Jurisdiction is not determined solely based on where the defamer lives. You can also start a lawsuit in the state where you live if you live in a different state than the defamer. If you are a business owner and the online defamation involves harm to your business, your jurisdictional options expand even further.
You may be able to file a lawsuit in the state where your business is headquartered or where a large number of your clients come from. If your business has an online presence or serves clients beyond the boundaries of one state, you may be able to file a lawsuit in those states. When you have a multi-state or national online presence, you can make an argument that defamatory damages occurred in many jurisdictions.
Once you compile a list of possible jurisdictions, you’ll want to assess your options and select the best state to file your lawsuit. The first thing you will want to consider is which states provide the best law for your claim, in perspective of both jurisdiction and defamation. Try to avoid states with rigorous Anti-SLAPP laws and stricter requirements for defamation lawsuits. Also try to avoid states with weaker jurisdiction laws so as to not run into any issues after filing.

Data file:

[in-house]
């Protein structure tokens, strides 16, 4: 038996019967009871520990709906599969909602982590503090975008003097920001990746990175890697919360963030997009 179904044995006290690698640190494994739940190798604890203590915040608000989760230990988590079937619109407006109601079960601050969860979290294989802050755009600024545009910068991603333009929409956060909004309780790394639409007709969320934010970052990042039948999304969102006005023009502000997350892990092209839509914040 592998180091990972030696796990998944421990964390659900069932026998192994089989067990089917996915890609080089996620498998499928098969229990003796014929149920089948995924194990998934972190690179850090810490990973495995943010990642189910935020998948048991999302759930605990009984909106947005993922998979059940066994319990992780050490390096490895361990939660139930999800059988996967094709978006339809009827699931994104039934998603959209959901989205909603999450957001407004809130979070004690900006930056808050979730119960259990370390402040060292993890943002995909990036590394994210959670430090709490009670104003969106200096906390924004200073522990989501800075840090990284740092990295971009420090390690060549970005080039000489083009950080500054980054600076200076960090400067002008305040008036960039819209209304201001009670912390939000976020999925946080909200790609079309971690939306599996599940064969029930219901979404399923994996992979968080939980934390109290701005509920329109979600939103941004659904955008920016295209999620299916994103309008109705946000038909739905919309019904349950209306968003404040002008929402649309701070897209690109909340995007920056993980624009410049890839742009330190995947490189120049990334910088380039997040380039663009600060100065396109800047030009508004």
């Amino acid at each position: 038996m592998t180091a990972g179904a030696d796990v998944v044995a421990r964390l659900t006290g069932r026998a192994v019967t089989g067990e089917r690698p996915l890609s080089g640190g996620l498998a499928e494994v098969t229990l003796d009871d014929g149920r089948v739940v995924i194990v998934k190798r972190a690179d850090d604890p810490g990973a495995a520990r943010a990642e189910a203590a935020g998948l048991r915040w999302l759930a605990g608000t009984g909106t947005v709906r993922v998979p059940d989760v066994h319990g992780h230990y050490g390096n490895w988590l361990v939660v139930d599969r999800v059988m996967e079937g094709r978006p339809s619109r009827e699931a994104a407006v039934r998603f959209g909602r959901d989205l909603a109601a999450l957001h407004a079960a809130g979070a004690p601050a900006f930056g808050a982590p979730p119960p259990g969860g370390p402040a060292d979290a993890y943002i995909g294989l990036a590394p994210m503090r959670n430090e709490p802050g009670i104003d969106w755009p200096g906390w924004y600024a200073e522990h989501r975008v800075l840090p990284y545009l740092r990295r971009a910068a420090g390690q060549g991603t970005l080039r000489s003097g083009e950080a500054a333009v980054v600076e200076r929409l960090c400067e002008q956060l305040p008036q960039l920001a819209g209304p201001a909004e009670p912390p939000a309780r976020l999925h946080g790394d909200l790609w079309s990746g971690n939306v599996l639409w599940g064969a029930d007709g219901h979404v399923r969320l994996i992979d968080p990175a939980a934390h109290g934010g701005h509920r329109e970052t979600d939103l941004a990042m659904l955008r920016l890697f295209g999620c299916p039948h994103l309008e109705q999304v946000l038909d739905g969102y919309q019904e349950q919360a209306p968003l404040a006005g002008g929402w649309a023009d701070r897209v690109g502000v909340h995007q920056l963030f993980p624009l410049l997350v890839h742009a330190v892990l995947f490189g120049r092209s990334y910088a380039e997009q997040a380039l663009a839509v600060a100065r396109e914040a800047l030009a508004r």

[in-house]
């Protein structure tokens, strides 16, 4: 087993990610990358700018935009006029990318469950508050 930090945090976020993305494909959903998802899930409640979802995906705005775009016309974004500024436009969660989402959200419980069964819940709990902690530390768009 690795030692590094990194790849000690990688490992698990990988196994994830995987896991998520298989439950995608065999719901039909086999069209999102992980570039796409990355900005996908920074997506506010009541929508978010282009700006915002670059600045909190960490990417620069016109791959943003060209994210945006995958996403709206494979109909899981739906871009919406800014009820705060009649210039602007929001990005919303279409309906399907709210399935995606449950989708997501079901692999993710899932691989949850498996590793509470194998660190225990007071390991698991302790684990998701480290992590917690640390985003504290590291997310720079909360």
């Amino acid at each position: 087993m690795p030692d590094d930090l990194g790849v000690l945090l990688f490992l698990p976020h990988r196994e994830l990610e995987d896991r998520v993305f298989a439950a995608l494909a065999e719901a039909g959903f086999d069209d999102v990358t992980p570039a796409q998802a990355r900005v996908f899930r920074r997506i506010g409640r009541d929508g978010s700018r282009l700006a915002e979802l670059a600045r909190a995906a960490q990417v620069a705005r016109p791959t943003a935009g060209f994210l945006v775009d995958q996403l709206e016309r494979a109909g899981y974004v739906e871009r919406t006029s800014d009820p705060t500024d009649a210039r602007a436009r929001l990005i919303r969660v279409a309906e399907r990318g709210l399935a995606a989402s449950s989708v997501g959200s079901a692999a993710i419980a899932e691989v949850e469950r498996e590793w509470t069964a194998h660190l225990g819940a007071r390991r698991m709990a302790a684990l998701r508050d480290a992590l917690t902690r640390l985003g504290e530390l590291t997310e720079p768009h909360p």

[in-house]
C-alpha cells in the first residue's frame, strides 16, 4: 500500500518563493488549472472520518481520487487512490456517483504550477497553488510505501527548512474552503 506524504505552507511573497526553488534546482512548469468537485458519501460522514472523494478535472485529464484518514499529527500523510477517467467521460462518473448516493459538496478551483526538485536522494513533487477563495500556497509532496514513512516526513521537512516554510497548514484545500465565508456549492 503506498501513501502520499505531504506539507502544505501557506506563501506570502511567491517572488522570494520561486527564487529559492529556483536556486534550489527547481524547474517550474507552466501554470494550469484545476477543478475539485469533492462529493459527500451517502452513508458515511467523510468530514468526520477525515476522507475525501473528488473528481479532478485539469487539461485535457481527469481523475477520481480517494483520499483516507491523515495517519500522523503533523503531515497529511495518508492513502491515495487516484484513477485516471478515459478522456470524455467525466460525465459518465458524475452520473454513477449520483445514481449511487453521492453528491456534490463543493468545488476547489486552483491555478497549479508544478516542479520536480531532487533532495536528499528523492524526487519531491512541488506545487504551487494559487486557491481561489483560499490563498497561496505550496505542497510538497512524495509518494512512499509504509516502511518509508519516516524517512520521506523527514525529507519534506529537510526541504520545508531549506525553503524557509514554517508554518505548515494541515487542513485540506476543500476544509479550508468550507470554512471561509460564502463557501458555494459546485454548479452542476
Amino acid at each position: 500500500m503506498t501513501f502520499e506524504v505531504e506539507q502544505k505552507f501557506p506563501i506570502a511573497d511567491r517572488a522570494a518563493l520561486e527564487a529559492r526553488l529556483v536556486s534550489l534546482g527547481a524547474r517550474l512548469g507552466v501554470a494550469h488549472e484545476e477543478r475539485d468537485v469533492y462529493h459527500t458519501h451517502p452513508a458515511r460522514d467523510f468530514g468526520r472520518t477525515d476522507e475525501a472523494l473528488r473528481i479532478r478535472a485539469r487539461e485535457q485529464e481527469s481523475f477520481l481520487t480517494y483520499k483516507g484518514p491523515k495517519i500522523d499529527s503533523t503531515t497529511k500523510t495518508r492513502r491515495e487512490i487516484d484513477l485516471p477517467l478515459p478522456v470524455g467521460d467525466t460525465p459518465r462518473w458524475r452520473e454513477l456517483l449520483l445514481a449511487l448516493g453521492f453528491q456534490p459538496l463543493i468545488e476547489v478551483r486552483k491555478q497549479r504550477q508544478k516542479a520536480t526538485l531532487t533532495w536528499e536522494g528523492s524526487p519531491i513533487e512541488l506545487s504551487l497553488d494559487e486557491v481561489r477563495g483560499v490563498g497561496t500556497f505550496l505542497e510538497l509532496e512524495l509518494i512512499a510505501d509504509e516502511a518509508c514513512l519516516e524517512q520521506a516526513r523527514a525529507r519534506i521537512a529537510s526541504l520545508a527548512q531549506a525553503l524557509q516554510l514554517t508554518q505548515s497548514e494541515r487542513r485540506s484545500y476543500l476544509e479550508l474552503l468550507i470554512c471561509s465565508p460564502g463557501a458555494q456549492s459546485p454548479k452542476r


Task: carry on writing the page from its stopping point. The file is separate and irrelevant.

Secondly, you want to consider personal convenience. You will have to testify, so you want to select a state which will be convenient for travel purposes. Also, if you’re looking to save on costs, some jurisdictions are much more affordable than others.
Finally, there are some other creative considerations that may justify a specific jurisdiction – such as which defamation defenses are (or aren’t) available to defendants.
Defamation Lawsuit Tip: When filing an internet defamation lawsuit, remember three fundamental things: (1) do not draw more unwanted attention to the case, personal information, or libelous content at issue, (2) follow all legal procedures and requirements so the case is not dismissed, (3) strive to obtain adequate relief and favorable results.
How Does Minc Law Handle Cases Everywhere?
Attorneys are licensed state by state. Most of the attorneys at Minc Law are licensed in Ohio, but we’re still able to represent clients for online defamation lawsuits in every state, by working with local attorneys in various jurisdictions. In fact, we’ve litigated cases in 22 states and 3 countries by utilizing local counsel or requesting temporary admission.
Litigation Needs Outside of Ohio